“, wDV WKULOOHG WR finG DERuW our status being approved,” PSU Abington athletic director Dr. Karen Weaver said. “It’s something that we worked very hard for as an institution and wH wHUH YHUy FRnfiGHnW WKDW we could do it, so it was a real accomplishment for the entire institution.”
Weaver, who has been the athletic director at PSU Abington for six years, was the associate athletic di- rector at the University of Minnesota before joining the Nittany Lions’ family. And with the phone call back on July 24 that she received regarding her school’s newfound status, she couldn’t be more excited for the future of PSU Abington’s sports programs.
“We’re seeing changes already,” she said. “Each year, we’ve gotten more and more competitive in athletics and now we’re going to be even more competitive in this region with competition.”
P68 AELnJWRn fiUVW DSSOLHG IRU WKH VWDWuV fiYH yHDUV ago, which was followed by the school being put on exploratory service for one year, followed by three years of provisional status. The school was accelerated one year in the middle of the process, giving PSU Abington the status one year early, as it normally takes four years to achieve active status.
Before the status was approved, PSU Abington wDV nRn-DIfiOLDWHG wLWK WKH NCAA, never being part of a national organization for its athletic programs.
“The NCAA is a recognizable and competitive level, so when high school students are considering colleges, they understand what Division III means, and it helps to level WKH SODyLnJ fiHOG Ln UHFUuLWLnJ against other non-scholarship institutions,” Weaver said.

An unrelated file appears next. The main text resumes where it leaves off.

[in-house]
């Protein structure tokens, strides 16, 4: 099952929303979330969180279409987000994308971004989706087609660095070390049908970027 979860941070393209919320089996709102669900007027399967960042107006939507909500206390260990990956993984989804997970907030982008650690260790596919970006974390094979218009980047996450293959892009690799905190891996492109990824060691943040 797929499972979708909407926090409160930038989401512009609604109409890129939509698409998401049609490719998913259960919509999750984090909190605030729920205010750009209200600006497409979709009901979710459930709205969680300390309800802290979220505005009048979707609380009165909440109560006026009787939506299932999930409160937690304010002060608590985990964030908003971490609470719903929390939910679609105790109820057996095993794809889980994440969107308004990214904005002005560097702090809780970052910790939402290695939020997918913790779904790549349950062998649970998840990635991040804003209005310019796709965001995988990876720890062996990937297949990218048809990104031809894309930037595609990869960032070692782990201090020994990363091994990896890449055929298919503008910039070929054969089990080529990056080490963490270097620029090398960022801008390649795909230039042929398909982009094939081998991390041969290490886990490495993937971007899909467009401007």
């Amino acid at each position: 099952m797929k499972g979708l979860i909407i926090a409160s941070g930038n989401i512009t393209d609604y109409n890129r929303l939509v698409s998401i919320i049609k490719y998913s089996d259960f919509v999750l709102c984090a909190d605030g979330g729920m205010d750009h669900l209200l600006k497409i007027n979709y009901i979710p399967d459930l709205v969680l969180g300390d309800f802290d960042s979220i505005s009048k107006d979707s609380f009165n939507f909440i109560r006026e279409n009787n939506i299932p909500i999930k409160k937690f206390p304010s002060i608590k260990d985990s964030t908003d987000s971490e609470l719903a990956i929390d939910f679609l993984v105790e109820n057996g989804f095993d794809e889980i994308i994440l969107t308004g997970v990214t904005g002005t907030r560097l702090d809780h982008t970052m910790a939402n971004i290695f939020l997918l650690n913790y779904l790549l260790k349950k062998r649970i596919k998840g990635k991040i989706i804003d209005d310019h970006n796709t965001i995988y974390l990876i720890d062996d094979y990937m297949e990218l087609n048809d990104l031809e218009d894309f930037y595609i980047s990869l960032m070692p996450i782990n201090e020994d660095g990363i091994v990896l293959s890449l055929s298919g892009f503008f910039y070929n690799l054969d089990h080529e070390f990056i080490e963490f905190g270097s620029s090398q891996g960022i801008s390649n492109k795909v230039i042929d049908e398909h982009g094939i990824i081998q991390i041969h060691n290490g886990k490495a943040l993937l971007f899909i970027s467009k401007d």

Since PSU Abington does not offer scholarships, Castellanos believes that this should help the institution and athletic programs greatly to bring in some of the better talent in the area.
“I think it gives us credibility,” he said. “In regards to athletics, we now have a great name and the ability to compete with other Division III schools and gives us a one-up on other private institutions. We already have a great name in regards to education, so this just helps tremendously.”
The process to achieve Division III status was handled by Weaver, with all of the coaches helping out in one way or another. Weaver made sure that all of the rosters were fiOOHG DnG FRPSOHWHG DnG IROlowed all NCAA rules.
In 2008, PSU Abington was one of only three colleges in the nation to be invited to be- gin the provisional process. And now, with the status approved, the school’s mission statement explains what Weaver and the entire institution was striving for since the process started back in 2006. The mission statement reads: “Penn State Abington prepares student athletes to engage with the campus’ academic and social environment though developing lifelong skills in leadership, sportsmanlike conduct and athletic excellence. Our program’s focus is on the development of the whole person, and we place student athlete welfare as our highest priority. We promote and reinforce traditional values of honesty, integrity, commitment and hard work as the foundation of our athletics program. We take great pride in hiring coaches who are WHDFKHUV fiUVW DnG HPEUDFH these values.”
Penn State’s tradition is a long and storied one, but now, the Abington campus can begin its own tradition in just a few weeks.